Great book to read for this is the The Checklist Manifesto. Might also give you ideas of how to approach it. Details how this fixed errors in Aviation industry and Surgery. It is pretty short and full of good info on how to look at things.

u/counttess · 3 pointsr/YoungProfessionals

I honestly think any kind of customer service. That is where I was able to develop a lot of soft skills. Volunteering for a nonprofit thrift shop or something like that would give you a good start and would be minimal hours.

In addition, taking on a leadership role in anything (a local chapter of rotary, etc.) can be very good experience.

That being said, a certain amount of soft skills will have to do with personality type and personal motivation. I was personally motivated to go out of my way to attain leadership positions throughout my high school and college years and have been overall successful with it.

One book I see recommended a lot is How to Win Friends and Influence People. Dale Carnegie has a lot of other books as well that pertain to your interests.

Also, my work has a special obsession with The Checklist Manifesto and The Advantage. The equity firm that owns my company requires all managers and higher ups to read those two books, so obviously they've got something going for them!

u/eclectro · 2 pointsr/todayilearned

> but there is no standard thing for surgery.

It's "below" many doctors. But this is not a new concept. See the book "The Checklist Manifesto."

It is estimated that at around 44,000 to 98,000 people a year die from preventable medical errors. Imagine an airliner filled with people going down in the French Alps on a weekly basis. Don't you think that everyone would put their foot down and do something about it?

But for some reason doctors and the medical establishments they belong to are given a complete pass.

u/Hashi856 · 2 pointsr/gtd

Well, if you're actively working on Mr. Smith's case or file or whatever, I would do the two minute task. As I said, if it's important to log your progress for a project, I would definitely do it. If you have a template that you use for many customers, I would personally create a checklist and then attach a copy of that checklist to every person's file. That way you can see whether or not you've done X or Y for any given customer. I'm a huge proponent of checklists. If you're interested, I would seriously recommend The Checklist Manifesto.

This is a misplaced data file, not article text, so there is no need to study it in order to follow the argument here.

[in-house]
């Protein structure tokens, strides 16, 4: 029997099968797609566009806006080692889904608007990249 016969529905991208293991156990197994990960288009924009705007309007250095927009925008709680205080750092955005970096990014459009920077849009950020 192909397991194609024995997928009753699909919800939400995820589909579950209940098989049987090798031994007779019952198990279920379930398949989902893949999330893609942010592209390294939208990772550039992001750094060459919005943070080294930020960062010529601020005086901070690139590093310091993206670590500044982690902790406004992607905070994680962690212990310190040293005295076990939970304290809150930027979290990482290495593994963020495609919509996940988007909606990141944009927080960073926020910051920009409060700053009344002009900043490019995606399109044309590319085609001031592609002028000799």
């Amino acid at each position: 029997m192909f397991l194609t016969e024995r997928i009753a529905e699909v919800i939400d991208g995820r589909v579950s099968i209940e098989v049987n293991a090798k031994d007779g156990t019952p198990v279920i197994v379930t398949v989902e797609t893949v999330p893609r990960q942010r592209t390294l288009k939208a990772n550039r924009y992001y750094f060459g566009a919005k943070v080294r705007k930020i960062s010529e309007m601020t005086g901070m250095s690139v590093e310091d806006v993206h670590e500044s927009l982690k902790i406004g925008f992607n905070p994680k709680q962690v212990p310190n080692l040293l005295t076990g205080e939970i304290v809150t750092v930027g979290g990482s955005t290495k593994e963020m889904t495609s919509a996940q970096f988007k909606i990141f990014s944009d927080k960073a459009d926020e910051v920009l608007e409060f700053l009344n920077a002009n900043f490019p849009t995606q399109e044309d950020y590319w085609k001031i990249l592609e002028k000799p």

u/shri07vora · 2 pointsr/medicalschool

Atul Gawande - Better, Complications, and checklist manifesto.

Sandeep Jauhar - Intern

Jerome Groopman - How doctor's think

Michael Collins - Hot lights, cold steel and Blue collar, blue scrubs

Samuel Shem - House of God

Brian Eule - Match day

Paul Ruggieri - Confessions of a surgeon

Emily R. Transue - On call

Okay so I was in the same position you are in right now. I wanted to read as much as I could because I truly found it fascinating. I read these books and I'm glad I did. These books just give you an idea of how hard doctors work and what the life of a doctor is like. Another recommendation is Anthony Bourdain's Kitchen Confidential. It has nothing to do with medicine but I read it and I think you should too. He talks about the life of a chef and how perfection and long long hours are demanded of him. I feel like there are some overlaps between the different settings. Chef/doctor and Restaurant/hospital. Anyways, This list should last you a long time. Hope you enjoy.

Edit: Added links.

u/FliesLikeABrick · 2 pointsr/therewasanattempt

there are 3-4 books that I keep at least 2 copies on-hand of, because they are informative and I like giving them to people with no expectation of giving them back.

Ok this sounds like I am talking about religious texts - they aren't. They are:

- Normal Accidents: Living with High-Risk Technologies

- The Checklist Manifesto: How to Get Things Right

- The Bogleheads' Guide to Investing

- The Little Book of Common Sense Investing: The Only Way to Guarantee Your Fair Share of Stock Market Returns (Little Books. Big Profits)


The first two are must-reads for engineers working in any kind of system, be it computers, electronics, mechanical, or people systems (project management, etc)


The last 2 I tend to recommend to people who think that reasonable investment awareness and decisions requires a lot of specialized knowledge and attention

u/kaidomac · 2 pointsr/productivity